This tests candidates’ analysis of corporate securities. As a result, analysis includes cash flow statements for equity securities and balance sheet income statements. Meanwhile, section also covers debt analysis, including bond ratings, call provisions, interest rate risk, and yield curves. It also covers comprehensive market topics, such as fiscal policy, the Federal Reserve Board, and the economy. Finally, Section Three discusses investment planning features like suitability, investment objectives, risk, portfolio construction, constraints, and tax treatment.
Section Four — Handling Customer Accounts and Industry Regulations:
This section covers account documentation and regulatory expectation. It also discusses FINRA rules, client account forms, documentation, investment disclosures, and regulatory filings with the Securities and Exchange Commission.
Benefits of the Series 82 License
The license is broad in scope. Also, it requires licensees to fully understand how all types of debt, equity, and other securities are analyzed, underwritten, and offered to investors. Consequently, the Series 82 license comes in handy if you sell private securities for a commission.
It also lets you structure and sell primary offerings of private placements. As a result, lients will have the security of knowing that their private securities offerings representative knows all of the major job functions of their position.
Series 82 Exam vs. SIE Exam
Private Securities Offerings registration, must pass not only the newly shortened Series 82 exam but also the new SIE exam. Both exams are FINRA tests.
The introductory-level SIE exam targets prospective securities industry professionals. The exam will assess candidates knowledge of basic securities industry information and concepts fundamental to working in the industry. The test covers many topics including the structure of the securities industry markets, regulatory agencies and their functions, types of products and their risks, and prohibited practices.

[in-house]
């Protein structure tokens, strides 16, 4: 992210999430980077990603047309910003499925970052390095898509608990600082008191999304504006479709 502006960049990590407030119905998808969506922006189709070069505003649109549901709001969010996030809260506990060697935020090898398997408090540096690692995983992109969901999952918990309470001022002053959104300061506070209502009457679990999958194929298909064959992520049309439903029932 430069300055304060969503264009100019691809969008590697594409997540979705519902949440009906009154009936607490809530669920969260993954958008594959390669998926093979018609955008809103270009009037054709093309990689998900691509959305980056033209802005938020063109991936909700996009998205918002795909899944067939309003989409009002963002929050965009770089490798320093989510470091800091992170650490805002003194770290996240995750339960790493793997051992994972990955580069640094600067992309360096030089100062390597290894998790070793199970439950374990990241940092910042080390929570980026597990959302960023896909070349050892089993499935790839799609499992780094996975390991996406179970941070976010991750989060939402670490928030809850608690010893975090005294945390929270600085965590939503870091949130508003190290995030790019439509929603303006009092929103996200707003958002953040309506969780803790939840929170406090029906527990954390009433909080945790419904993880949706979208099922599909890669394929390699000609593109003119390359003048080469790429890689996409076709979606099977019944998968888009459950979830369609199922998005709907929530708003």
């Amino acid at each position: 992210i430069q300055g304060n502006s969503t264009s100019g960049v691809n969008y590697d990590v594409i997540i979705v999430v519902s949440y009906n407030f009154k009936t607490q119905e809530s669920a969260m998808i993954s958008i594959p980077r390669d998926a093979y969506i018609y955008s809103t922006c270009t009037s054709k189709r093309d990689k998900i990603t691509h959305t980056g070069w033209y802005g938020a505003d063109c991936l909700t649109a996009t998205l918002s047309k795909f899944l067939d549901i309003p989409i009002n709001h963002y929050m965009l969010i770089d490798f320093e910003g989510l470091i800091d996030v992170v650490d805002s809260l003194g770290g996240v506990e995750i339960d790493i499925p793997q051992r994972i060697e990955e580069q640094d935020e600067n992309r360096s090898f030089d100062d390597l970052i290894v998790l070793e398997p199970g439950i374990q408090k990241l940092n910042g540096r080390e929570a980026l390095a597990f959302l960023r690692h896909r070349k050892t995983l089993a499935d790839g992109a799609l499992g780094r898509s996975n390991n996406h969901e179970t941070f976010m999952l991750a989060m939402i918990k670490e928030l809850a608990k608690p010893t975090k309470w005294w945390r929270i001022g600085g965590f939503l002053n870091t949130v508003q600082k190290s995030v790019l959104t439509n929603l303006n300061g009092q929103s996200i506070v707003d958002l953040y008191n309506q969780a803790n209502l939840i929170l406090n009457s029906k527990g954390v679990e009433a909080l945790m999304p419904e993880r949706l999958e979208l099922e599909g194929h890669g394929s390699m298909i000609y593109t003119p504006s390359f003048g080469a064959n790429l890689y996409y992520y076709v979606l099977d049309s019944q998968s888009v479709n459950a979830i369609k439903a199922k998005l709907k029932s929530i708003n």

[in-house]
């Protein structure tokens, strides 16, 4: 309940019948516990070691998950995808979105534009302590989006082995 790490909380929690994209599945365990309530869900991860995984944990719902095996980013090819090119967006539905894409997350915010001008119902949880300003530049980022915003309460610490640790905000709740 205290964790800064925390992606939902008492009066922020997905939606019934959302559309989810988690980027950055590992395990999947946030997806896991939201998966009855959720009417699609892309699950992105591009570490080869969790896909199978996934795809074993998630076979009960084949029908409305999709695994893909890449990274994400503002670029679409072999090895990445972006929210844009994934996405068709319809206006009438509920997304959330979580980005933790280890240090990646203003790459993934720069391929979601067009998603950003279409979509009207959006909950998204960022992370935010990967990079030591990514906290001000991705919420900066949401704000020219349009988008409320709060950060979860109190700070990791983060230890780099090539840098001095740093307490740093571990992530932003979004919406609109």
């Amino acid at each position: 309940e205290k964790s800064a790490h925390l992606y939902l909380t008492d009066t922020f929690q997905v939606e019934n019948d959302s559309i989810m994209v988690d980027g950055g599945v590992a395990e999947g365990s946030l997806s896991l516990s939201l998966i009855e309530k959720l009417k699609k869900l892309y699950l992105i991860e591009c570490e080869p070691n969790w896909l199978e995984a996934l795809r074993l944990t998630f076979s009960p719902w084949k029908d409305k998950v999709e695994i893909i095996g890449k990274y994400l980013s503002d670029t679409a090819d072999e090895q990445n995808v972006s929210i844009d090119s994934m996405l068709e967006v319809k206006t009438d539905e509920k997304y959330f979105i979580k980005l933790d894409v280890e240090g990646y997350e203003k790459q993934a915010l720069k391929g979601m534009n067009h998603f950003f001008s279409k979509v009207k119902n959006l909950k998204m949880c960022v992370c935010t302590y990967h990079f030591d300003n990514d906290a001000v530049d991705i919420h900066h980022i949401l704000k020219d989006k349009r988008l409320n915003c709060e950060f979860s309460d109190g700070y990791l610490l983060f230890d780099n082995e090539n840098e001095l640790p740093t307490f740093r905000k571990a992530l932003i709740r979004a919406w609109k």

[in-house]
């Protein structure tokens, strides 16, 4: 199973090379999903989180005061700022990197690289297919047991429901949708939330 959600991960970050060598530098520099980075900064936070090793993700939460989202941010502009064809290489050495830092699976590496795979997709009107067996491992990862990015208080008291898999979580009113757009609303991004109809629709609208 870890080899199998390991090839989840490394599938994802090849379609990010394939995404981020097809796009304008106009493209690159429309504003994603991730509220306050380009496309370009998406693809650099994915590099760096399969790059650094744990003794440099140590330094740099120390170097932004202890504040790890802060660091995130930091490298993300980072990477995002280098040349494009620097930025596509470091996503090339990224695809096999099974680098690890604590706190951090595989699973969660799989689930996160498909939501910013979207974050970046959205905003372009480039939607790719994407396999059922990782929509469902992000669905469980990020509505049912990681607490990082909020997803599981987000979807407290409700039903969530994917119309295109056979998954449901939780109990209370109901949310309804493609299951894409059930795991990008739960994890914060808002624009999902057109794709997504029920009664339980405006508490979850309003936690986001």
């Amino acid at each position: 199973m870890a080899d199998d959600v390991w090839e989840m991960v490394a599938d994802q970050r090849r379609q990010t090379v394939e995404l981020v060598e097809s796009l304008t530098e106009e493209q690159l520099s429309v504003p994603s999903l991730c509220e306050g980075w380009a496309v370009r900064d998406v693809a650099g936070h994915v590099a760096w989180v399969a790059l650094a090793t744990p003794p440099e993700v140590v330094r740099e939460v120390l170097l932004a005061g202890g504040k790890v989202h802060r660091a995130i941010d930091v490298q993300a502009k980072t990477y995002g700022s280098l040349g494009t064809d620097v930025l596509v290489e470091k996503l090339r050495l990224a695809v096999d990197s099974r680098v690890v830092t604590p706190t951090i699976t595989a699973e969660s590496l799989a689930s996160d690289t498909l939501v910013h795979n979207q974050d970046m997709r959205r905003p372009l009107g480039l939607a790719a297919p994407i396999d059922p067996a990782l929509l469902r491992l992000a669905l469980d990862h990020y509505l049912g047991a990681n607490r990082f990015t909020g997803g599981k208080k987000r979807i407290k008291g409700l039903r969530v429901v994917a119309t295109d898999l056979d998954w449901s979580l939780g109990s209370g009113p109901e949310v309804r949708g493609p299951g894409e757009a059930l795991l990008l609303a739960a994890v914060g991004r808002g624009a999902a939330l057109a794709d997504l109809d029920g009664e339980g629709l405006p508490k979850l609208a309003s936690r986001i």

Passing the SIE exam does not qualify individuals to register with a FINRA member firm or to engage in securities business. To register for and engage in securities business, individuals must now pass the SIE exam and a qualification exam covering specific securities.
Anyone over 18 can take this exam. You can use the SIE to show that prospective employers that you have this basic industry industry knowledge, and all you have left to do is take the shorter qualification exam, such as the Series 82, in order to get your license. SIE results are valid for four years.
Essentially, the SIE exam covers general knowledge topics that the Series 82 and all other FINRA qualification exams once covered. But now the qualification exams are shorter. Meanwhile, you can take the SIE without joining a FINRA member firm. It is a 75 multiple-choice question exam. The passing score, like the Series 82 passing score, is 70%. It costs $60 to take and lasts one hour and 45 minutes. You can study using the FINRA content outline, available on their website.
The Bottom Line
If you’re seeking a Private Securities Offerings registration but also looking for work, consider taking the SIE exam first. You may need a similar strategy if you haven’t joined a FINRA member firm yet. The Series 82 requires joining a FINRA member firm before you take the exam.
However, you can now begin the path towards a FINRA qualification on your own. Showing that you have the initiative to take the SIE exam and the skills to pass it may help you in your career.